Cast iron cookware is a versatile, dependable tool for creating both culinary and confectionary classics in restaurants. When properly maintained, the best cast iron cookware will last a lifetime, with a natural non-stick coating that rivals man-made options. It can be used with any heat source, including induction, ceramic, electric, and gas cooktops, as well as ovens, grills, or even campfires.
How is Cast Iron Cookware Made?
How To Season Cast Iron Cookware
Tip: Never put cold water in a hot or warm cast iron pan because it was cause the pan to warp or crack.
Cast iron should be properly seasoned prior to use. Seasoning cast iron cookware will allow you to cook with less oil, butter, or fat, and it gives your pans a non-stick surface while keeping them from rusting quickly. Plus, less fat means healthier cooking and lower expenses, benefiting both your customers and your bottom line. For more information on how to season cast iron, check out our Pan Seasoning Guide. This video also does a great job summarizing the best way to season cast iron cookware.
Even with the most meticulous maintenance, sometimes bad things happen to good cast iron. Here's how to handle these situations.
What is rust? A red-orange coating forms on the surface of the pan.
Why did this happen? The pan was not properly cleaned, dried, or stored.
Is rust on cast iron dangerous? A little bit of rust on cookware isn't likely to harm you. Effectively cleaning and reseasoning the pan will restore it to a like-new condition, though.
How to remove rust from cast iron: If the entire pan is rusted, you'll need to re-season the whole piece. If only one or two spots is rusted, rinse the pan out with water, dry it thoroughly, heat it up, and rub it down with oil. The rusted spot should become well-seasoned again after a few uses.
How to prevent rust: Properly clean, dry, and store the pan each time you use it.
What is scaling? The seasoning on the pan sloughs off in large flakes.
Why did this happen? You tend to heat the pan too often without adding extra oil to it.
How to remove scale: Once scaling starts, there's no going back. To remedy this problem, you'll need to re-season the pan from the start.
How to prevent scaling: Regularly oil the pan after each use. Do not overheat the pan.
What is it? Food starts sticking to the surface of the pan.
Why did this happen? The seasoning on the pan has worn off.
How to remove stuck-on food: Re-season the pan for a smooth, non-stick surface.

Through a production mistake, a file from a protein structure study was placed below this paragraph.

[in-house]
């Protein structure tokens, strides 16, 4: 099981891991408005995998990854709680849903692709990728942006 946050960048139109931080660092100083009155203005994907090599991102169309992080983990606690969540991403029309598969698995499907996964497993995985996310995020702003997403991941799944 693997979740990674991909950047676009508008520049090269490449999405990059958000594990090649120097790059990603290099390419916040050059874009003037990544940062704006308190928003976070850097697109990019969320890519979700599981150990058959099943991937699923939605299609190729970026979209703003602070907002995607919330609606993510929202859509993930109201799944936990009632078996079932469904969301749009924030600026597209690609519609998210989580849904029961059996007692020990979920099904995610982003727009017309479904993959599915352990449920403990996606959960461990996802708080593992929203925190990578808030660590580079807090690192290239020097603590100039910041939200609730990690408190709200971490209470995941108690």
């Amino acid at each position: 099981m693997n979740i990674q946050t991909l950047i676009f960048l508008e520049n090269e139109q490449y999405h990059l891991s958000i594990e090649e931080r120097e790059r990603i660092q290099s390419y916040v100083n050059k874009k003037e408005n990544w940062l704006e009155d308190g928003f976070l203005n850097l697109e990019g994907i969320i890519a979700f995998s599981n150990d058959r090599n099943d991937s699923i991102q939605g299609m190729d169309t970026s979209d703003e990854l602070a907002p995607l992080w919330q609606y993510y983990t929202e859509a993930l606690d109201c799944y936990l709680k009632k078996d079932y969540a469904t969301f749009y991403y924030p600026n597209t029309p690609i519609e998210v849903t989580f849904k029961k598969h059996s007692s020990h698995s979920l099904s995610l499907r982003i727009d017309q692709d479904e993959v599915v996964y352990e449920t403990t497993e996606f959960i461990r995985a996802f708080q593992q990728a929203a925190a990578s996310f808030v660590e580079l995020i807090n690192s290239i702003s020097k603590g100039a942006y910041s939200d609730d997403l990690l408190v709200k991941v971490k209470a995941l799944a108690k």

How to make cast iron non-stick: Regularly season the pan to maintain the non-stick surface.
Properly-seasoned cast iron cookware often serves as an ideal alternative to non-stick aluminum cookware. However, it does have its limitations, too.
Cast Iron Pros
Cast Iron Cons
Non-Stick Alumium Pros
Non-Stick Aluminum Cons
Cleaning Cast Iron Cookware
Cleaning cast iron is easy with the right tools for the job.
Cast Iron Cleaning Tips
After cast iron cookware is made, it can be sold as-is, or it can be pre-seasoned or porcelain enameled for added benefits.
Cast iron cookware has hundreds of uses in commercial kitchens. From roasting meats to baking decadent desserts, each piece has its own purpose. Start on stovetop for a nice layer of caramelization from the high heat, then finish in the oven with radiant heat. No matter how you use it, cooking with cast iron is sure to give you an authentic finish.
Can I Put Cast Iron In the Oven?
Cast iron can definitely go in the oven! We're not just talking Dutch ovens or other obvious bakeware pieces, either. Griddles, skillets, even pots can be used in the oven for added versatility! Pop them in the oven to:
As an added bonus, if the oven's temperature fluctuates, the pan's heat will stay fairly constant thanks to the dense cast iron material.
Why Does The Porosity of Cast Iron Matter?
Cast iron is a porous material, meaning it will slowly absorb oil and other food particles, creating the sought-after non-stick sheen. Because of this, you can use less oil when you cook with a well-seasoned cast iron pan, yet still get the non-stick convenience that you want when cooking foods like eggs and pancakes.
Don't cook acidic foods like tomatoes, vinegar, and wine in cast iron. They react with the metal and can give your dishes a metallic taste.
Cast Iron Heat Retention and Heat Conduction Explained
Thanks to its density, cast iron is one of the best materials at retaining heat. It will keep hot foods, hotter, longer, and it will maintain its heat for quicker recovery between dishes. However, cast iron is not the best conductor of heat. It tends to heat unevenly, creating hot spots in the pan.
Make sure the burner is large enough for the cookware you're using. This will ensure a nice, even heat distribution, since heat conduction isn't on your side when using cast iron. Additionally, make sure you leave enough time for heating the pan properly, before cooking.
Remember: Given proper treatment and time to heat up before use, cast iron holds temperatures extremely well.